Recent studies have demonstrated the importance of considering acculturation when investigating the sexuality of East Asian women in North America. Moreover, bidimensional assessment of both heritage and mainstream cultural affiliations provides significantly more information about sexual attitudes than simple unidimensional measures, such as length of residency in the Western culture.
The goal of this study was to extend the findings in women to a sample of East Asian men.
Self-report measures of sexual behaviors, sexual responses, and sexual satisfaction.
Euro-Canadian (N = 124) and East Asian (N = 137) male university students privately completed a battery of questionnaires in exchange for course credit. Results. Group comparisons revealed East Asian men to have significantly lower liberal sexual attitudes and experiences, and a significantly lower proportion had engaged in sexual intercourse compared with the Euro-Canadian sample. In addition, the East Asian men had significantly higher Impotence and Avoidance subscale scores on the Golombok Rust Inventory of Sexual Satisfaction, a measure of sexual dysfunction. Focusing on East Asian men alone, mainstream acculturation, but not length of residency in Canada, was significantly related to sexual attitudes, experiences, and responses.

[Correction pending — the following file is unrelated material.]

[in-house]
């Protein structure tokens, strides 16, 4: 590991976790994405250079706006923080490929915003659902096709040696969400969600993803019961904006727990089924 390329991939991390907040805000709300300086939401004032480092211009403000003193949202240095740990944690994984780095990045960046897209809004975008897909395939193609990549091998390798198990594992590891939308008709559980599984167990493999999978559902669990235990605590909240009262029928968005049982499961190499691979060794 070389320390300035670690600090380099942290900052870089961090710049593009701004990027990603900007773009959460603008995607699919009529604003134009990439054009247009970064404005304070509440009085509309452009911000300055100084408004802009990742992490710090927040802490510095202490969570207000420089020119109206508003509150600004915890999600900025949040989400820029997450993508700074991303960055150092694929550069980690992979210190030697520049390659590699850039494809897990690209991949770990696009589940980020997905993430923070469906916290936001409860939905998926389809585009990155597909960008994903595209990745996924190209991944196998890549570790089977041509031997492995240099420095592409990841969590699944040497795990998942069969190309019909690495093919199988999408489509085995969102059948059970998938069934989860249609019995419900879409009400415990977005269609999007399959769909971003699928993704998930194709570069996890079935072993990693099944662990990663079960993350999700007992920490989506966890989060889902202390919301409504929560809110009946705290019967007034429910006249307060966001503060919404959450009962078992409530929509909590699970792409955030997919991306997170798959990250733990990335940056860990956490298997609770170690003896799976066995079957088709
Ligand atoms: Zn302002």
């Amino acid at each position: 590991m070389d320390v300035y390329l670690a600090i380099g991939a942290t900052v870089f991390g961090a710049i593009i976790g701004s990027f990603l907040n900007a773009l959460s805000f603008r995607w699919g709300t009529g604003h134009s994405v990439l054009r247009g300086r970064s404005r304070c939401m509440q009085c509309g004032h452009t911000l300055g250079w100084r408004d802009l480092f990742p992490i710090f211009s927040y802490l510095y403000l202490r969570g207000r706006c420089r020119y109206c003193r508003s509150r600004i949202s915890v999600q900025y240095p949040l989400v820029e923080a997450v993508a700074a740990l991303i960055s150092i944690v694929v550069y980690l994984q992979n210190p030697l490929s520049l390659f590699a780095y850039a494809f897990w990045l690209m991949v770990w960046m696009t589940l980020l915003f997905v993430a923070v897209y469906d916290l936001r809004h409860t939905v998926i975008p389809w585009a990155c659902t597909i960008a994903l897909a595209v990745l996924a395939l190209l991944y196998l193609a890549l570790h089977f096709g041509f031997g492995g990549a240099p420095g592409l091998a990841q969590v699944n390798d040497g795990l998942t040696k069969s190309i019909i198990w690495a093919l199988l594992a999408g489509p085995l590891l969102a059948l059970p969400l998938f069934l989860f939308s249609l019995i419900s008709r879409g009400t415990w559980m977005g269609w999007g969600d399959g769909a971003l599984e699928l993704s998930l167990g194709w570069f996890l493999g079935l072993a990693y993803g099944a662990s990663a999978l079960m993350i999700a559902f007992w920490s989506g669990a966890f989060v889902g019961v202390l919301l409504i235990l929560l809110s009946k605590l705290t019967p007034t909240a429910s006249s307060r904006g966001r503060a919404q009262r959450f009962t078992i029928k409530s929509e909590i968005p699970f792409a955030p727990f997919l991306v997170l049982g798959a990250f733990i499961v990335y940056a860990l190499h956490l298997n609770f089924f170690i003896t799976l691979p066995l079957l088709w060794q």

Overall, these data replicate the findings in women and suggest that specific acculturation effects over and above length of residency should be included in the cultural assessment of men's sexual health.
This study examined the relationships between culture and the health status of older Chinese in Canada. Data were collected through face-to-face interviews with a cross-sectional, randomly selected sample of 2,272 older Chinese between 55 and 101 years of age in seven Canadian cities. Health status was assessed by the number of chronic illnesses, by limitations in ADL and IADL, and by information on the Medical Outcome Study Short Form SF-36. Although cultural variables explained only a small proportion of variance in health status, having a stronger level of identification with traditional Chinese health beliefs was significant in predicting physical health, number of illnesses, and limitations on IADL. Other cultural variables, including religion, country of origin, and length of residence in Canada, were also significant in predicting some health variables. Interventions to improve health should focus on strategies to enhance cultural compatibility between users and the health delivery system.